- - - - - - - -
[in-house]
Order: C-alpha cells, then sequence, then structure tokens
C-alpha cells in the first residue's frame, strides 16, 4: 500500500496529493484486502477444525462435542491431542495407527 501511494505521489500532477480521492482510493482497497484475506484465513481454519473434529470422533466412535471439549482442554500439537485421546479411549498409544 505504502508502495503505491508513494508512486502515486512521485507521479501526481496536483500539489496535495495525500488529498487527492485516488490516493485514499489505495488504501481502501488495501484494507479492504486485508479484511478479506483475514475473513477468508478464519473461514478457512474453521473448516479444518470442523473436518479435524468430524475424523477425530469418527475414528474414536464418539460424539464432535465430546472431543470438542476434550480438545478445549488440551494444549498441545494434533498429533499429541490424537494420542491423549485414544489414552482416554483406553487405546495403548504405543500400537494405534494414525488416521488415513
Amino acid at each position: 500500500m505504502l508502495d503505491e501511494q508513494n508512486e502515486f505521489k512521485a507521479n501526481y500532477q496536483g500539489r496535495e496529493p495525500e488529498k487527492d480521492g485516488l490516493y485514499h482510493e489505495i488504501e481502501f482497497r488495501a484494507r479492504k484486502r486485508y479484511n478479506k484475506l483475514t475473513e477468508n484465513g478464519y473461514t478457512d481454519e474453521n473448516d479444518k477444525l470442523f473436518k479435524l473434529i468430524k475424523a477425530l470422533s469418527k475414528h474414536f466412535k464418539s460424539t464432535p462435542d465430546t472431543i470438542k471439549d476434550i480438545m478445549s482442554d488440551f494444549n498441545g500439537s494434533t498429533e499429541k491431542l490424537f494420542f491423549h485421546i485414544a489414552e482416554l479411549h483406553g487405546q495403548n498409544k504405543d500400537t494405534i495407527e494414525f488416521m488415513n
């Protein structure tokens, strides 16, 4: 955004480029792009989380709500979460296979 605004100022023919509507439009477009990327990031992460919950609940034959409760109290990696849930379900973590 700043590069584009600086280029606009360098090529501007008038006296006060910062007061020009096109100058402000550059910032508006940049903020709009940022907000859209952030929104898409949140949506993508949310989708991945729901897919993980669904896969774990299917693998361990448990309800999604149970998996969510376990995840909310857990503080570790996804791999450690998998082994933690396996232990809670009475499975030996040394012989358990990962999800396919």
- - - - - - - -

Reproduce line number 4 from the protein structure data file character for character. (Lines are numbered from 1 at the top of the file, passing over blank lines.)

Amino acid at each position: 500500500m505504502l508502495d503505491e501511494q508513494n508512486e502515486f505521489k512521485a507521479n501526481y500532477q496536483g500539489r496535495e496529493p495525500e488529498k487527492d480521492g485516488l490516493y485514499h482510493e489505495i488504501e481502501f482497497r488495501a484494507r479492504k484486502r486485508y479484511n478479506k484475506l483475514t475473513e477468508n484465513g478464519y473461514t478457512d481454519e474453521n473448516d479444518k477444525l470442523f473436518k479435524l473434529i468430524k475424523a477425530l470422533s469418527k475414528h474414536f466412535k464418539s460424539t464432535p462435542d465430546t472431543i470438542k471439549d476434550i480438545m478445549s482442554d488440551f494444549n498441545g500439537s494434533t498429533e499429541k491431542l490424537f494420542f491423549h485421546i485414544a489414552e482416554l479411549h483406553g487405546q495403548n498409544k504405543d500400537t494405534i495407527e494414525f488416521m488415513n